20. says

    P.S.

    To Funny about Money ~ Adding vinegar to the wash WITH the borax & washing soda chemically offsets their effects. Borax & washing soda work — among other ways — by making the water more basic (higher pH), and vinegar would lower the pH back down. So, you’d just be making a neutral solution if you use both, which limits their chemical action (hope that makes sense).

    Also, Matt, do you distribute the Tbsp between the pre-wash and regular wash compartments? Or??

    Thanks again!
    .-= Karen Joy´s last blog ..Homeschooling reality =-.

    • says

      Actually, that is incorrect Misty. Citric acid is used to REMOVE rust from stainless steel. Many motorcycle detailing shops use citric acid to polish rust away from the chrome.

      • MistyDirewolf says

        I guess the poster was wrong, then… but I quit using the dishwsher detergent with citric acid and got no more rusted stainless.

        • says

          Try using this recipe… we do not get any rust on anything we wash. Could have been a different ingredient or combination of ingredients that were in your old dishwasher detergent??

          • MistyDirewolf says

            No idea, but I do plan on making this and the laundry detergent. The store stuff for the front-loading machines is megaexpensive. Thanks for recipes :)

  21. aandemom says

    I have to say I am excited about trying this. I started using those little packet things months ago and started noticing black greasy specks on all of the plasticware that I run through the washer. I did some research and it seems the problem is the dissolvable packet material itself. Thanks for the info!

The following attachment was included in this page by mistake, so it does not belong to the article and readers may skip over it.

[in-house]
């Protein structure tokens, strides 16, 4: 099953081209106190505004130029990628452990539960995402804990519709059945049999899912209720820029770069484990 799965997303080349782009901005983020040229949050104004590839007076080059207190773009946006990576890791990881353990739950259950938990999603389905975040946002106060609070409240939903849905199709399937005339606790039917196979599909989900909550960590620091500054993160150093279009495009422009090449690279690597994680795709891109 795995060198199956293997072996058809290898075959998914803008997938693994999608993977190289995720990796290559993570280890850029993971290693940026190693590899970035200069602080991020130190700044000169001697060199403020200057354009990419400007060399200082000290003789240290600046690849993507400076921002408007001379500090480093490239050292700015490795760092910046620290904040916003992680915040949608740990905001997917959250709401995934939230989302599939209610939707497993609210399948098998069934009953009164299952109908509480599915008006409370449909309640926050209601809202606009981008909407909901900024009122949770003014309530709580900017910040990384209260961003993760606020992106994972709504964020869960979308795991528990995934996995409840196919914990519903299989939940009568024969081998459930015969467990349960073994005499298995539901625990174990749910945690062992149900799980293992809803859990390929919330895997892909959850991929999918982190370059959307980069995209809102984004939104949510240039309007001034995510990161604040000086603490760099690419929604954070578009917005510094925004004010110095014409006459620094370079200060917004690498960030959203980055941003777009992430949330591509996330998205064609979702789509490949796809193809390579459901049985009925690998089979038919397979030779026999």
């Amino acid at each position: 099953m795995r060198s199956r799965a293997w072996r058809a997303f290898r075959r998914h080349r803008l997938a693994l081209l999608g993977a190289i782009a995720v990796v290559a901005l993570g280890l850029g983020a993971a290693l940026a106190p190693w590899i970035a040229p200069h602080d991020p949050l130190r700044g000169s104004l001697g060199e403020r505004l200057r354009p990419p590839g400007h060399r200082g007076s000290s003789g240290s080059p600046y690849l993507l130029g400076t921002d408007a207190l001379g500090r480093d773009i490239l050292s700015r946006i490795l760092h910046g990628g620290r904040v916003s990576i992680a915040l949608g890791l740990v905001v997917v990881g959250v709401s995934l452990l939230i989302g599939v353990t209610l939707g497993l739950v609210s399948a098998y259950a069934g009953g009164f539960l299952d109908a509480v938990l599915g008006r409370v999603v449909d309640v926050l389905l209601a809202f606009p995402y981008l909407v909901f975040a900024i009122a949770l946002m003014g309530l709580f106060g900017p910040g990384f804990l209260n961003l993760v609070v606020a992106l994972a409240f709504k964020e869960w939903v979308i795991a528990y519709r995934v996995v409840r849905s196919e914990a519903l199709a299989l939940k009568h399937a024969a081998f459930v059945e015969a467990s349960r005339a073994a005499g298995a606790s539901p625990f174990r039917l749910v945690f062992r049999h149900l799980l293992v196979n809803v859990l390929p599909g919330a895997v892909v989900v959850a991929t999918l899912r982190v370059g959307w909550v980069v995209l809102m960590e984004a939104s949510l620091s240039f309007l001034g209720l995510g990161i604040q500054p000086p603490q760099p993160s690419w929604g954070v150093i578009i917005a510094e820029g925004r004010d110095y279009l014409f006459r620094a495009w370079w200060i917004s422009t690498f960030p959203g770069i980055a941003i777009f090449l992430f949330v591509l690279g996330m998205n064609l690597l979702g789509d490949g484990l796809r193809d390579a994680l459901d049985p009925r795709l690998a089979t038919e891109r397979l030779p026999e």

22. says

    Matt… just had to say that I have used this recipe for more than a week (1-2 full loads of dishes per day in our 7 member household), and I’m not happy with it. It leaves a powdery film on the dishes, and doesn’t seem to clean very well. :( I do make my own laundry detergent, which I’ve done for several months, and I’m VERY pleased with that, so I still have faith in homemade cleaners. But, I’ll have to look for a different recipe. Bummer.
    .-= Karen Joy´s last blog ..Worst baby yeast infection ever (but her face is healing!!) =-.

    • Lorie says

      Did you put the vinegar in the rinse compartment? If I don’t add the vinegar, I do get white stuff on my dishes, but it works great when I add the vinegar…

  23. Mamato7 says

    Matt, early in August someone gave you a recipe for glass cleaner. I use only two microfiber washcloths and some water. Wash with a damp one, wipe dry with the dry one. Done! And clean! No smell, no cost beyond the cloths you can find for a buck for two or three at a dollar store. Have you tried this? It works on mirrors and windows.

  24. Stefanie says